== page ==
updated 7/13/2013 4:16:30 PM ET 2013-07-13T20:16:30

Virtually no human contact? For years on end? It's a reality for thousands of inmates in U.S. prisons.

Solitary confinement is not a punishment only the most hardened and dangerous criminals have to endure. In the United States, more than 81,000 people are being held in isolation cells, sometimes for years on end. The mental health effects can be devastating, from major depression, PTSD, panic disorders, to psychosis. And the practice  is not limited just to adults; some juveniles end up held in solitary because they are housed in adult prisons and officials cannot find any other way to deal with questions of safety.

While prison conditions in California are so bad that the Supreme Court ordered the state to reduce the prison population, the brutal reality of solitary confinement is a major reason thousands of prisoners there began a hunger strike to get the California Department of Corrections and Rehabilitation to end the practice of long-term solitary confinement.

As the panel on Saturday’s Melissa Harris-Perry discussed, a prisoner could find him or herself inside a 12′ by 8′ cell for nothing more than having the wrong book in a cell. According to guest Victoria Law, women in California prisons find themselves housed inside the state’s Security Housing Units because there simply isn’t enough room anywhere else.

Shane Bauer, who spend four months of the 26 he spent in an Iranian prison in solitary confinement spoke about, officials can remove someone from the general population if they believe a prisoner to be associated with a gang. No acts of violence need to be committed; many prisoners have been labeled and isolated because their reading materials were too political.

The United Nations argues that more than 15 days in solitary confinement constitutes torture, but some prisoners in the U.S. have endured decades of it. Watch the full discussion about why America holds so many people in such terrible conditions and why it is so difficult to improve those conditions.

Video: Mental health erodes for inmates in solitary confinement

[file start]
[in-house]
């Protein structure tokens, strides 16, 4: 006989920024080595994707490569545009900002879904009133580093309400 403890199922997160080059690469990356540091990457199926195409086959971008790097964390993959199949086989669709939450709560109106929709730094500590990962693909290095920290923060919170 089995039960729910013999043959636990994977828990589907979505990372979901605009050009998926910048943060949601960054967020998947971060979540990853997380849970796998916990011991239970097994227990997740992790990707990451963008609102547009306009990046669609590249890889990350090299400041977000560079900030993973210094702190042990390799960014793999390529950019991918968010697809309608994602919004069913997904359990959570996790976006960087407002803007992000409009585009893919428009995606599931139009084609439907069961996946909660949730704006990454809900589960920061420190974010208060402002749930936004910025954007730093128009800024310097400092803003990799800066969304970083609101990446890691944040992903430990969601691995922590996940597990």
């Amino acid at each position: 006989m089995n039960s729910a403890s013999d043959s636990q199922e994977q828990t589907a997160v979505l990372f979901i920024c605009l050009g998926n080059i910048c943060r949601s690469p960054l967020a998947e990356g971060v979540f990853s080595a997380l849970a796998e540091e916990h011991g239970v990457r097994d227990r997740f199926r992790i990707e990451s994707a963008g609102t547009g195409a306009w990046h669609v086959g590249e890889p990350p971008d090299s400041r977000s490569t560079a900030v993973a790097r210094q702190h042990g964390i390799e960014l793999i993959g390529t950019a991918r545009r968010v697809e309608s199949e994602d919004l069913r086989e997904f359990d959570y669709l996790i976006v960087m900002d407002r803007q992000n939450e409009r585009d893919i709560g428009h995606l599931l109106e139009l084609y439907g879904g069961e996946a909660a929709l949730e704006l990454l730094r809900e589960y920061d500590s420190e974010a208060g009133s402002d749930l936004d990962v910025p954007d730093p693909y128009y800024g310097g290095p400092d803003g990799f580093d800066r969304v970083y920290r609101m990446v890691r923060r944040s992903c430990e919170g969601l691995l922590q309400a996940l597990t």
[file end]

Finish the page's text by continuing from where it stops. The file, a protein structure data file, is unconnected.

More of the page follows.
1. Closed captioning of: Mental health erodes for inmates in solitary confinement

    >>> imagine in your world was limited to this. 11 feet, 7 inches long. 7 feet, 7 inches wide. no windows, a bed, a toilet, a sink. unable to move more than about 8 feet in one direction or another. little to no contact with other people all day. the exception, a 90-minute period of time to move into a concrete pen for exercise. and then it's back into the tiny box, for days, weeks, months, years, decades, in a space very much like the space -- actually, not like the space -- not with the big, high ceilings, just in the tiny space like the one i'm in now, except no idea when or if the isolation is going to end. those are the dimensions of life for nearly 4,000 people living in long-term isolation, in the security housing units or shus in california 's prison system , more commonly known as solitary confinement . those housed in indefinite isolation are left to con tend with the slow, steady erosion of their mental health into depression, psychosis, hallucinations, rage, sequences that led to a lawsuit filed last year by the center for constitutional rights , on behalf of prisoners who spent 10 to 28 years in isolation at pelican bay , one of the country's first super max facilities, built specifically to house inmates in long-term isolation. on monday, prisoners responded to the policy with a hunger strike that began at pelican bay and spread to two-thirds of california 's 3 3 prisons to push for an end to long-term solitary confinement . at its peak, nearly 30,000 california prisoners joined the protests. yesterday marked day five of the day strike, with more than 12,000 prisoners continuing to forego meals in demand for their rights. one of my guests today has experienced firsthand what it means to live in solitary confinement and what it feels like to be inside a cell at pelican bay prison .

    >> this cell is one of eight in a pod. at a little over 11 x 7 feet, it's smaller than any i've ever inhabited.

    >> we're in a shu cell right now. the inmate is outside. this is where he sleeps, and another cell mate sleeps up there. it's pretty bleak.